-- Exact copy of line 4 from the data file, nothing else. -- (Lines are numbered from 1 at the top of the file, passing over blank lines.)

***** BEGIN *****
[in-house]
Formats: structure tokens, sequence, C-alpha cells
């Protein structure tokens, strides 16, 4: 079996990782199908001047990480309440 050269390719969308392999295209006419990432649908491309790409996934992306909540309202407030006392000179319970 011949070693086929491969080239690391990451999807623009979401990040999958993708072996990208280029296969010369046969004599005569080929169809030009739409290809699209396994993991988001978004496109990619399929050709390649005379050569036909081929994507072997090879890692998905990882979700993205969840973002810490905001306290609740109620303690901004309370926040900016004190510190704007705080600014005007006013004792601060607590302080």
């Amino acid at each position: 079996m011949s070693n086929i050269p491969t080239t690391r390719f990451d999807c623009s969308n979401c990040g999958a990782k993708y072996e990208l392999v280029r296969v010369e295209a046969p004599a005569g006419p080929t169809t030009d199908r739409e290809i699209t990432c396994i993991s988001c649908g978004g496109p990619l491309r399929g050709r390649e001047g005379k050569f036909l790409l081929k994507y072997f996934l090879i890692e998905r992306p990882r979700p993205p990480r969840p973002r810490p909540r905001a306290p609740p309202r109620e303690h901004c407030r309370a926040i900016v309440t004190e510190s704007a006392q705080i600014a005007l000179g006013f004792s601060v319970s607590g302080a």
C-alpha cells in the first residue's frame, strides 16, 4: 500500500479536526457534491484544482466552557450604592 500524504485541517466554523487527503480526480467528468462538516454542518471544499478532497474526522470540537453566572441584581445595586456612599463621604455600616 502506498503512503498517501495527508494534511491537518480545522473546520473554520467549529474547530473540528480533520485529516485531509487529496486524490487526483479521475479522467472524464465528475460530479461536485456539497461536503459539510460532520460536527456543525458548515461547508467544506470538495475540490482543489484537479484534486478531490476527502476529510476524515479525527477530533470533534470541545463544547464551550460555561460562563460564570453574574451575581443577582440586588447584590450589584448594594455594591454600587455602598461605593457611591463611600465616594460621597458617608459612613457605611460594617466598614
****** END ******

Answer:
């Amino acid at each position: 079996m011949s070693n086929i050269p491969t080239t690391r390719f990451d999807c623009s969308n979401c990040g999958a990782k993708y072996e990208l392999v280029r296969v010369e295209a046969p004599a005569g006419p080929t169809t030009d199908r739409e290809i699209t990432c396994i993991s988001c649908g978004g496109p990619l491309r399929g050709r390649e001047g005379k050569f036909l790409l081929k994507y072997f996934l090879i890692e998905r992306p990882r979700p993205p990480r969840p973002r810490p909540r905001a306290p609740p309202r109620e303690h901004c407030r309370a926040i900016v309440t004190e510190s704007a006392q705080i600014a005007l000179g006013f004792s601060v319970s607590g302080a």